Yeshivat Ateret Yerushalayim

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Rabbi Jablinowitz

We read in this week’s parsha the final nisayon of Avraham Avinu, Akeidas Yitzchak. When the angel of Gd descends and tells Avraham not to harm his son, he tells him (Chapter 22, Pasuk 12), Ki Atah Yadati Ki Yeraih Elokim Atah. Now I know you are a Gd fearing person. One of the questions asked by the commentators is, the midah of Avodas Hashem for which Avraham was known was Ahavah. Avraham was known for serving Hashem out of closeness and love. An example of this closeness is illustrated earlier in the parsha when Hashem says regarding the destruction of Sedom (Chapter 18, Pasuk 17), HaMechaseh Ani M’Avraham Asher Ani Oseh. Can I hide from Avraham that which I am about to do? The closeness was so great that Hashem felt it inconceivable to act without mentioning it to Avraham. If so, how is it that when Avraham passes his final and most difficult test, it is attributed to the midah of Yirah which is inferior to the midah of Ahavah (see the Rambam in Hilchos Teshuvah, Chapter 10, Halacha 1-2?

The Sfas Emes answers this question by explaining the trait of serving Gd from Ahavah. Avraham had an intense desire to carry out the will of Hashem. He was totally tuned in to the Ratzon Hashem, the will of Gd, and did everything he could to fulfill His desire. His entire being and essence was committed to following Hashem. It was his natural behavior; the will of Gd became the will of Avraham.

This mode of Avodah, however, caused Avraham difficulties at Akeidas Yitzchak.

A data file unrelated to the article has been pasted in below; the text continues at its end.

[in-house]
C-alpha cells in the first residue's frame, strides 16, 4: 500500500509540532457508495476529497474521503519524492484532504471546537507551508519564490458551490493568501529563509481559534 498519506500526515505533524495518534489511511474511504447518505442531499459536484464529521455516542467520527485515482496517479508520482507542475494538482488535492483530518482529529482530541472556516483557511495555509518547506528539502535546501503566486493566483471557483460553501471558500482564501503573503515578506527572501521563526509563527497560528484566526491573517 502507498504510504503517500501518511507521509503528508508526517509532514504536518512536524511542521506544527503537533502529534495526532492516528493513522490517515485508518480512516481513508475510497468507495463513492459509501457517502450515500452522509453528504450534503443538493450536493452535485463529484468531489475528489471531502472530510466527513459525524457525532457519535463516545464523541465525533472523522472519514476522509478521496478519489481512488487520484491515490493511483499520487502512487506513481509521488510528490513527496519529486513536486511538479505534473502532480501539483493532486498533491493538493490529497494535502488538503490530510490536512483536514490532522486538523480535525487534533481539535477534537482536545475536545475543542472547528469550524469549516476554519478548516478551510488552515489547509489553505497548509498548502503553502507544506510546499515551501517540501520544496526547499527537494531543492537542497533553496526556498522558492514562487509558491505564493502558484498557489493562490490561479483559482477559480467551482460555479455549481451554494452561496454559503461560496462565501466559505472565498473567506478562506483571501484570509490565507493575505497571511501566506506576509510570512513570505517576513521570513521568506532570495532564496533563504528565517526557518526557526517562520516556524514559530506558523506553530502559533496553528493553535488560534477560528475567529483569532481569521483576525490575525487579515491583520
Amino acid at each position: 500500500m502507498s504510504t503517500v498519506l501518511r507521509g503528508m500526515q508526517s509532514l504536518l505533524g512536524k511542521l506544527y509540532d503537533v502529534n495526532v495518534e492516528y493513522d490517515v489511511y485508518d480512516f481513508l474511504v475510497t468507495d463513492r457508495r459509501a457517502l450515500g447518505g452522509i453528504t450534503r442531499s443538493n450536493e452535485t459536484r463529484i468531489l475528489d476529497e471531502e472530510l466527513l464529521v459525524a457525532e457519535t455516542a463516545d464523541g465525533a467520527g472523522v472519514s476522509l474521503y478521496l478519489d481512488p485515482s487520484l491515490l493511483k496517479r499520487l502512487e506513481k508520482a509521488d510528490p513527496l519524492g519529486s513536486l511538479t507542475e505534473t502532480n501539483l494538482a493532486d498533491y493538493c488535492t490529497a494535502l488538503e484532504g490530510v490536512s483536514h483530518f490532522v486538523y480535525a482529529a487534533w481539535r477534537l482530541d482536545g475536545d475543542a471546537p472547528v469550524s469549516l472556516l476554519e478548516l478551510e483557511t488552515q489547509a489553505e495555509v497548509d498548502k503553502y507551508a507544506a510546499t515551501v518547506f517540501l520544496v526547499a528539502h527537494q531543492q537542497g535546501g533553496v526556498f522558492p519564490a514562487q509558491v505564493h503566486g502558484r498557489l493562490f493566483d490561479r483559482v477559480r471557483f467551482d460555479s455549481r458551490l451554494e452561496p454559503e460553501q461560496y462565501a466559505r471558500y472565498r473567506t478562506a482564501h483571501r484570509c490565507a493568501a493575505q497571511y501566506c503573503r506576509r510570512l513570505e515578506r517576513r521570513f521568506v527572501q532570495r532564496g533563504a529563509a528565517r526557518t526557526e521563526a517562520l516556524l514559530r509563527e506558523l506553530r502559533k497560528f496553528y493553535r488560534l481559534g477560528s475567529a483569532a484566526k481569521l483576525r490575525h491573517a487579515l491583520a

When Gd gave Avraham the command to slaughter his son, it was not His true intention, as we learn in the end. Therefore, it was not the Ratzon Hashem. Consequently, Avraham Avinu found himself at a loss. He was commanded to carry out an act which didn’t represent the true will of Gd. He sensed a distance and disconnection to the mitzvah and didn’t feel the natural response of compliance. This difficulty is expressed in the pasuk which describes Avraham coming across Har HaMoriah (Chapter 22, Pasuk 4), Vayar es HaMakom MeRachok, He saw the place from a distance. Rather than his normal service of Gd from a place of closeness, he was now forced to serve Gd from a distance. He couldn’t relate to a command that did not express the true will of Gd. He had to fulfill the command just because he was commanded to. This is the midah of Yirah, of fearing Hashem and carrying out His command. This was the nisayon of Avraham Avinu.

This is why the pasuk says Ki Atah Yadati Ki Yeraih Elokim Atah. Even though serving Gd from Ahavah is on a higher level than Yirah, Avraham’s nisayon was to see whether he could adapt to the mode of Yirah. And this meant to follow the will of Hashem and not question it; despite his inability to feel the connection and make Gd’s will his own will.

This also explains why the Akeidah is considered as a test for Avraham Avinu. Surely it was a test for Yitzchak as well, as Chazal teach that Yitzchak was aware what Avraham’s intention was and went along willingly (see the Rashi on Chapter 22 Pasuk 8). The answer is that Yitzchak was known for serving Gd through Yirah. This meant accepting the will of Gd and not questioning. For him, the nisayon of the Akeidah was consistent with his normal way of service. But for Avraham, as we explained, it meant changing the whole manner he related to Hashem. This was his nisayon, and he was successful in his response.

Perhaps we can learn a lesson from here about our own service of Gd. Even if we manage to reach a level of Ahavah and closeness, it is essential to learn to serve Hashem and do mitzvoth even if we don’t feel particularly close. If we can’t relate to a certain mitzvah, or have difficulty being inspired and feeling close on any particular day, we must muster up the sense of obligation and Yirah and keep the mitzvoth regardless, no matter how difficult they might be for us. This is the lesson to be learned from Akeidas Yitzchak.

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